Published August 13, 2012
In one sense, deciding when to claim Social Security is pretty straightforward provided you have earned the 40 quarters of “credit” required, your choice comes down to: At what age do I want my checks to start arriving? The amount will be based upon the contributions you made during your working life and how old you are when you file to start benefits.
Most folks understand that if they start Social Security at their Full Retirement Age, or FRA, their check will represent 100% of the benefit they’ve earned. This amount is known as your Primary Insurance Amount, or PIA, and it’s based on the average of your 35 highest years of earnings.
Social Security recognizes that wages have increased over the years, so they adjust your earlier earnings for inflation. For instance, my first job out of college paid $14,000--the equivalent salary today would be considerably higher.
If you don’t have 35 years of earned income, Social Security fills in the blanks with zeroes. Women often end up with lower benefits than they expect because of the years they took off to raise children. On the other hand, the higher income you presumably earn later in your career can cause lower amounts earned previously to drop from consideration. Anyone who took a break from paid income- to help an aged parent, raise kids, go back to school, etc.., can boost their benefit by returning to work. Each year of salary will replace a year entered as $0.
Your PIA is a key number in several ways: it determines the benefit you have earned, and it determines the maximum amount your current spouse as well as your ex-spouse is entitled to claim. For anyone born from 1943 through 1954, “full” retirement age is 66.(1) At this age, the amount you receive will equal your PIA. The earliest age you can claim benefits based upon your own earnings record is 62; the latest age to start is 70.
For today’s retirees, beginning Social Security at age 62 will reduce their benefit by 25%. In other words, if Gina’s benefit at FRA would be $1,000/month, she’ll receive $750 if she starts benefits four years early. On the other hand, if Gina delays filing for Social Security until she reaches age 70, her check will be $1,320/month, 32% higher. Each year beyond your full retirement age that you delay claiming Social Security, the government pays a bonus of 8%. This is called the Delayed Retirement Credit, or DRC. (Lots of acronyms in Social Security-land!)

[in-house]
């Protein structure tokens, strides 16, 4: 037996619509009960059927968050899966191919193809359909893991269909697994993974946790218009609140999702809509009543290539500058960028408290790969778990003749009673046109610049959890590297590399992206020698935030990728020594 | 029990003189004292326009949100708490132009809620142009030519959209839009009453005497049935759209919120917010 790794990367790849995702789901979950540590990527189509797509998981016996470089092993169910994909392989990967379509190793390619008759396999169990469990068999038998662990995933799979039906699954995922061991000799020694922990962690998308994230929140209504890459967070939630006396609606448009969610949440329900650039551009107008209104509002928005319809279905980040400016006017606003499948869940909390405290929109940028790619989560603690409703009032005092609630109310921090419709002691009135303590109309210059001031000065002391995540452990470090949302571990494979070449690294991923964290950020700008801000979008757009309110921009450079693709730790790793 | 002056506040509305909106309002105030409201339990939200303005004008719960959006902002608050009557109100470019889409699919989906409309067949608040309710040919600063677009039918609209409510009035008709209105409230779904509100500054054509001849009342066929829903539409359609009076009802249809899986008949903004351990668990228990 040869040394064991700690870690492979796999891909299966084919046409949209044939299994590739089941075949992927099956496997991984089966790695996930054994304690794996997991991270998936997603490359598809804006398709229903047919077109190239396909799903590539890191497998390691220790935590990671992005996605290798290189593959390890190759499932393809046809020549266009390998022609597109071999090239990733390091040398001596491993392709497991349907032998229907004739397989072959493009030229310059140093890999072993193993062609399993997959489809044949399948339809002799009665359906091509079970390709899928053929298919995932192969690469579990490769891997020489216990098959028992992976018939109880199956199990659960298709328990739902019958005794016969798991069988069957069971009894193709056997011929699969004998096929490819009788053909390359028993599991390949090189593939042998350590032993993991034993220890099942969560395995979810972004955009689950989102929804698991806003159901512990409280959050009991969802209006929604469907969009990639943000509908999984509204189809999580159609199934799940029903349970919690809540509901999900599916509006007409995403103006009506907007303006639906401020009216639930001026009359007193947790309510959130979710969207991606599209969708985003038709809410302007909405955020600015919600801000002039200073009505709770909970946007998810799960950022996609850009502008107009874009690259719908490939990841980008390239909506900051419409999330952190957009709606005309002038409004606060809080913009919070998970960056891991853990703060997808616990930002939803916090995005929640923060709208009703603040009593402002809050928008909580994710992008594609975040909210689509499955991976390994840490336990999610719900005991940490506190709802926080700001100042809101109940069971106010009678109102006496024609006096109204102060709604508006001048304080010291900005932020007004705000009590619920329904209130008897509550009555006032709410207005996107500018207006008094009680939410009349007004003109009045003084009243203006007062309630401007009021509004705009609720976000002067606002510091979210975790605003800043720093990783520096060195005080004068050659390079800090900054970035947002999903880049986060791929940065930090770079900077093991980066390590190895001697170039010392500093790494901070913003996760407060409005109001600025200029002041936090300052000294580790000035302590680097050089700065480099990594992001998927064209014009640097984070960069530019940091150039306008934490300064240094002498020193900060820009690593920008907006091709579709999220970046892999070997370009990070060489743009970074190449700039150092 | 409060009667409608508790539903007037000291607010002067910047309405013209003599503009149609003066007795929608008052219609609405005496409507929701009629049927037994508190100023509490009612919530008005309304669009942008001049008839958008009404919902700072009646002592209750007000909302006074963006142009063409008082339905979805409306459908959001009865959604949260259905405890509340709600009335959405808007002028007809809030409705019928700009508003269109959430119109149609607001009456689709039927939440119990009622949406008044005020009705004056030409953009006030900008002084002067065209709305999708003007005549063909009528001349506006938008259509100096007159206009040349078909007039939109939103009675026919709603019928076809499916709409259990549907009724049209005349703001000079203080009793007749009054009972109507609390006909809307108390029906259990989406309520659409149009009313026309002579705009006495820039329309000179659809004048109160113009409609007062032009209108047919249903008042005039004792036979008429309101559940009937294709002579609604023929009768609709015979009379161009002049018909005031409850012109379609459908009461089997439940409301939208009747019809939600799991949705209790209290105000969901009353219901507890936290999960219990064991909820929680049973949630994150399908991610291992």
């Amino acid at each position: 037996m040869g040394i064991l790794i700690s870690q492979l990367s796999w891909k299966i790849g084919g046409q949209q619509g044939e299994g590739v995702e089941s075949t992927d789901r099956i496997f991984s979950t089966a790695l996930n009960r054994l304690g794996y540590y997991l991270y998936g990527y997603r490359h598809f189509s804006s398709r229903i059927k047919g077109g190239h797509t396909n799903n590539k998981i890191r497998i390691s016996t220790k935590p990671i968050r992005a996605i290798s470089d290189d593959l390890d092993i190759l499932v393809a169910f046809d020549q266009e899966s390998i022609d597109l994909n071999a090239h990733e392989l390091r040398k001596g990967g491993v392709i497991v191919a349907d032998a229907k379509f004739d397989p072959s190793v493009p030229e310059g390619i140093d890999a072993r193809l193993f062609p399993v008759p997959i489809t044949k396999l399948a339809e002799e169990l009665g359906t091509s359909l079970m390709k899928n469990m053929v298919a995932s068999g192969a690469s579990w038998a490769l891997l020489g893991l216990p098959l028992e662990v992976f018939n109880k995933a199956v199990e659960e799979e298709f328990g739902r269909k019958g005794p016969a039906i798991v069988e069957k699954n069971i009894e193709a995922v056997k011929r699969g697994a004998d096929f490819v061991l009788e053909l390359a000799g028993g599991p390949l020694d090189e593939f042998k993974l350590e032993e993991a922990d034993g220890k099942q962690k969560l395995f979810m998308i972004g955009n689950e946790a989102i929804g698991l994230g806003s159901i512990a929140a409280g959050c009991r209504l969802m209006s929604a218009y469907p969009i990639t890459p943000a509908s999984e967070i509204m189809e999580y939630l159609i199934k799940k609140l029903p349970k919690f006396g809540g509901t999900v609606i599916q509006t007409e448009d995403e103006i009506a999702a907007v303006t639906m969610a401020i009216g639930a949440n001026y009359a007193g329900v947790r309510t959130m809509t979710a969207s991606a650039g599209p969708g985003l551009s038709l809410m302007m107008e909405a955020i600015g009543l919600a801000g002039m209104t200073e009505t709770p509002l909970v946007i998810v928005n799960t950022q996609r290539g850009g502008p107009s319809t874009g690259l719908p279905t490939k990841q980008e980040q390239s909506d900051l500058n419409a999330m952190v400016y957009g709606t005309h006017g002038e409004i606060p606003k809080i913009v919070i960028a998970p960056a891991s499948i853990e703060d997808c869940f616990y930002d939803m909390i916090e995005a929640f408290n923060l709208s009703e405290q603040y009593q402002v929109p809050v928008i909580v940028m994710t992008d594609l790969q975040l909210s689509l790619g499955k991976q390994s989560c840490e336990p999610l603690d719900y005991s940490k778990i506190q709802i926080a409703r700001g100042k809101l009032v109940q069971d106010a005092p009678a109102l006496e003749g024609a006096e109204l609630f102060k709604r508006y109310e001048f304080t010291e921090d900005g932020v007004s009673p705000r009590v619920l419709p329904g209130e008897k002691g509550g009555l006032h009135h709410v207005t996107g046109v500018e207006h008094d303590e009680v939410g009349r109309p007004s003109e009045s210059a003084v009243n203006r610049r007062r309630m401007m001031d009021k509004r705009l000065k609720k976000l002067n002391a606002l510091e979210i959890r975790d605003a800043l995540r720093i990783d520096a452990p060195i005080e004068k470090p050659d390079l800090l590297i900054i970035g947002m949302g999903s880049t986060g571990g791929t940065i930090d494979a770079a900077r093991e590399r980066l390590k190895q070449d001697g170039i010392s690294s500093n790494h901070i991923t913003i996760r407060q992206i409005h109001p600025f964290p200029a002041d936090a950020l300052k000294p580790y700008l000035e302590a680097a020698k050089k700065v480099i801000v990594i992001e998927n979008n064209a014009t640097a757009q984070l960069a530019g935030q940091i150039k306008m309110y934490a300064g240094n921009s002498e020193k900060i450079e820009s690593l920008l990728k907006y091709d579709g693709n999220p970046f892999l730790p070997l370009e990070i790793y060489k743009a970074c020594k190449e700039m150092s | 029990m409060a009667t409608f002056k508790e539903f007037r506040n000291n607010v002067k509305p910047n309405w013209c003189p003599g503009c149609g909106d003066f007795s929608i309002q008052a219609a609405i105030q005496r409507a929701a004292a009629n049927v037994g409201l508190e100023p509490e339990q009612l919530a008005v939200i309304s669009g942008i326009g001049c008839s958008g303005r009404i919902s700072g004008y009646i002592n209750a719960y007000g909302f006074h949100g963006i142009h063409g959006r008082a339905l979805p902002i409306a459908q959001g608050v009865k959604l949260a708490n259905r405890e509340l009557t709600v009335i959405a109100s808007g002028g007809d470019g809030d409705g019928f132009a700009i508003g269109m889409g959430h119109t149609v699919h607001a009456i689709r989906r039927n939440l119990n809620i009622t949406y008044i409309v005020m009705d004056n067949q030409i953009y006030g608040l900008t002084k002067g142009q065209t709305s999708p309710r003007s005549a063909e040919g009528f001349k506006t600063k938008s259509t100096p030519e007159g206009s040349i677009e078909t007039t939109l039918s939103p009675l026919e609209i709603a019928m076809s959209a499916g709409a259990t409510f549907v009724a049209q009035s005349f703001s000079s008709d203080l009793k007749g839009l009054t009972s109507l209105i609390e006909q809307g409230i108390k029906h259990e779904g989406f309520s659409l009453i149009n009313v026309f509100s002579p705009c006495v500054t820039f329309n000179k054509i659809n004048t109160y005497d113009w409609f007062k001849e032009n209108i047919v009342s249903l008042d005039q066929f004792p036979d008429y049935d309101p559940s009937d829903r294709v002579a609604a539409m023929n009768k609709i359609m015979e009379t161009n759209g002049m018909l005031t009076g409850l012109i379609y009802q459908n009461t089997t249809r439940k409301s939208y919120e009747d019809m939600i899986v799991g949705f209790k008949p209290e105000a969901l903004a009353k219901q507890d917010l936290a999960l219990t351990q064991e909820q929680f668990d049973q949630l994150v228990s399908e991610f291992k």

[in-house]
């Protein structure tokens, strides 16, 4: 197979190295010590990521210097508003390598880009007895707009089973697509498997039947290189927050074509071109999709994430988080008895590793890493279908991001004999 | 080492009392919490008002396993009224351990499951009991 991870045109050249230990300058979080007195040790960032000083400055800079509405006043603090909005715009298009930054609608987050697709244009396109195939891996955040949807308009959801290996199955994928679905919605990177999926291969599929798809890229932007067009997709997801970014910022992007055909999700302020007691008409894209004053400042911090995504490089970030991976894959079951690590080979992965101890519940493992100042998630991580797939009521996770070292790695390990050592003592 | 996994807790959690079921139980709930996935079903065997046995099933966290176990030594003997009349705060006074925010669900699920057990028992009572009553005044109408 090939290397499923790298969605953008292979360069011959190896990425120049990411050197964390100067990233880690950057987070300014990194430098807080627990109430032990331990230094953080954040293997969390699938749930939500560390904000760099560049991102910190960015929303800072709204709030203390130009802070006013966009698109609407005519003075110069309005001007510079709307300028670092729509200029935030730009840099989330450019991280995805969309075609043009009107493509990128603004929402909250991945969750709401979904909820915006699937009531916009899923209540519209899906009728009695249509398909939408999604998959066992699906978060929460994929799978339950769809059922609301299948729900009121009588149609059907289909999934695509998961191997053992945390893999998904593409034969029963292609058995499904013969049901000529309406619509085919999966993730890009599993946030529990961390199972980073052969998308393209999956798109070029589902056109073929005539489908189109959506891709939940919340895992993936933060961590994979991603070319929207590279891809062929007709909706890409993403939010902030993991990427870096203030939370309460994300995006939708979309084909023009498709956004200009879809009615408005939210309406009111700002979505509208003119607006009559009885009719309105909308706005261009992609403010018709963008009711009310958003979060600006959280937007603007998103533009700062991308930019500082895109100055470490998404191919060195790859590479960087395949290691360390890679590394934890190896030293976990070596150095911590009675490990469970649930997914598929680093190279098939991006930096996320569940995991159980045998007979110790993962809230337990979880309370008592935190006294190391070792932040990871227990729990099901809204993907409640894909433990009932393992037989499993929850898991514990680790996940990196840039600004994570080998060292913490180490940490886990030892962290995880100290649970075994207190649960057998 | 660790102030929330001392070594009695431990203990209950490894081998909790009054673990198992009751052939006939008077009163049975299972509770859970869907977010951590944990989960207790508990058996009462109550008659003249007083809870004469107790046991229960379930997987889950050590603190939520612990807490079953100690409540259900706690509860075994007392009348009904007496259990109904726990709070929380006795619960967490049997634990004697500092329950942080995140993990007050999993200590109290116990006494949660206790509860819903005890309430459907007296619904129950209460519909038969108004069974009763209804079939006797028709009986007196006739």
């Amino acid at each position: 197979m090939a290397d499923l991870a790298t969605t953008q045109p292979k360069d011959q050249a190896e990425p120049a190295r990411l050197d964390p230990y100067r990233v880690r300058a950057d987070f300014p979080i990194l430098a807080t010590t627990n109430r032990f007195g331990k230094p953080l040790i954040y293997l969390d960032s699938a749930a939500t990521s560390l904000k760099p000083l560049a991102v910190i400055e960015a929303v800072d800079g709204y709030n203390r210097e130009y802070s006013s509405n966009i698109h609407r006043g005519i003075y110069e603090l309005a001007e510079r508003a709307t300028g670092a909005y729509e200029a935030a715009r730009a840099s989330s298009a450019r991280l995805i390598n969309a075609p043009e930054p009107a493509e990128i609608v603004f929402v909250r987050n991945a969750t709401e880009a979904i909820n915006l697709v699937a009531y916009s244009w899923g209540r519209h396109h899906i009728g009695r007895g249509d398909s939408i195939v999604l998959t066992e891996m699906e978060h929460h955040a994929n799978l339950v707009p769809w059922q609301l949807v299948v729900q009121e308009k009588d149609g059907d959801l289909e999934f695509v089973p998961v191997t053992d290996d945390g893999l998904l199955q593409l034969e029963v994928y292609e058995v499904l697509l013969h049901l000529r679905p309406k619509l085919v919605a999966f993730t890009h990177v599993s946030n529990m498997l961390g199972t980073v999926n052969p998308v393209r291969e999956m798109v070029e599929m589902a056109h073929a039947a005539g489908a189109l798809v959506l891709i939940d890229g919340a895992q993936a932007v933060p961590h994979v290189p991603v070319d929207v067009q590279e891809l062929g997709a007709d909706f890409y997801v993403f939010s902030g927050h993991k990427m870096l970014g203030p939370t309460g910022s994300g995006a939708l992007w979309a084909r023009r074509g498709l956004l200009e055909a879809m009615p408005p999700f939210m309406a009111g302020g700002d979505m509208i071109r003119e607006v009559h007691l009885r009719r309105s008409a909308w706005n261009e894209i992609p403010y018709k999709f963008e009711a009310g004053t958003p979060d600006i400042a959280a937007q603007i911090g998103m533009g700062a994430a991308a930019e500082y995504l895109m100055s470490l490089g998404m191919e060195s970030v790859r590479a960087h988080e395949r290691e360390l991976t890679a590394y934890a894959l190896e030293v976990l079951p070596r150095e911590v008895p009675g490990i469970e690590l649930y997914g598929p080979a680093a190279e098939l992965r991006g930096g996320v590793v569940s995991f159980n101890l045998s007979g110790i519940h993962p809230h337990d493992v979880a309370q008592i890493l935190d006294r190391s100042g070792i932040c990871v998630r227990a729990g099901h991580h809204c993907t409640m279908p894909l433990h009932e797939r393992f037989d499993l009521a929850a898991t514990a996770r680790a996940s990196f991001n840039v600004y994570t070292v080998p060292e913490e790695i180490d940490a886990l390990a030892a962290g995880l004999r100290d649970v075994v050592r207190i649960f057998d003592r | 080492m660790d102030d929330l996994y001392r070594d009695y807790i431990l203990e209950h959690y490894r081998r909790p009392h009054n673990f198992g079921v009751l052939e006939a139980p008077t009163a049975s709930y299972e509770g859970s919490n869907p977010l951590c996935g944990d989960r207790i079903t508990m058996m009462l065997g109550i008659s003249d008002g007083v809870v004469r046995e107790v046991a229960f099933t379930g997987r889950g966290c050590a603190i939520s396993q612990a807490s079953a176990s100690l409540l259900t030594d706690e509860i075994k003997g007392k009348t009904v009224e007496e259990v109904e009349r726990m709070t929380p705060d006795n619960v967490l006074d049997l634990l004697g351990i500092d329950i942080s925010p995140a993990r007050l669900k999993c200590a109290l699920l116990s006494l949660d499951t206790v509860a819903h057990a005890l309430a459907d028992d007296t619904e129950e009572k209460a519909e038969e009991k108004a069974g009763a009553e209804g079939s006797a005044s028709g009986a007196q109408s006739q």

If Gina starts Social Security at age 67- one year past her FRA- her monthly check will be $1,080. Postponing until age 68 means another $80/month, or $1,160. (Notice that the amount is not compounded--it’s a flat 8% of your PIA.) By waiting four years to start benefits at age 70, Gina’s check will be $320/month higher ($80+$80+$80+$80= $320).
In addition, Gina’s monthly check will increase based upon any cost-of-living adjustments Social Security recipients get over those four years.
The Social Security website offers many resources to help plan retirement. A good place to start is the Retirement Tab (Without peeking, guess who’s featured in those plaid pajamas?!). From here you can get an estimate of what your benefit will be based upon your personal earnings history.
To find out how that age at which you start benefits will affect the amount you receive, go here.
Next week: Social Security basics for spouses, ex-spouses, and widows.
1. Starting in 2021, full or “normal” retirement age begins gradually increasing. By 2027 it will be age 67. To determine at what age you will receive 100% of your benefit, visit http://www.socialsecurity.gov/OACT/ProgData/nra.html
Ms. Buckner is a Retirement and Financial Planning Specialist and an instructor in Franklin Templeton Investments' global Academy. The views expressed in this article are only those of Ms. Buckner or the individual commentator identified therein, and are not necessarily the views of Franklin Templeton Investments, which has not reviewed, and is not responsible for, the content.
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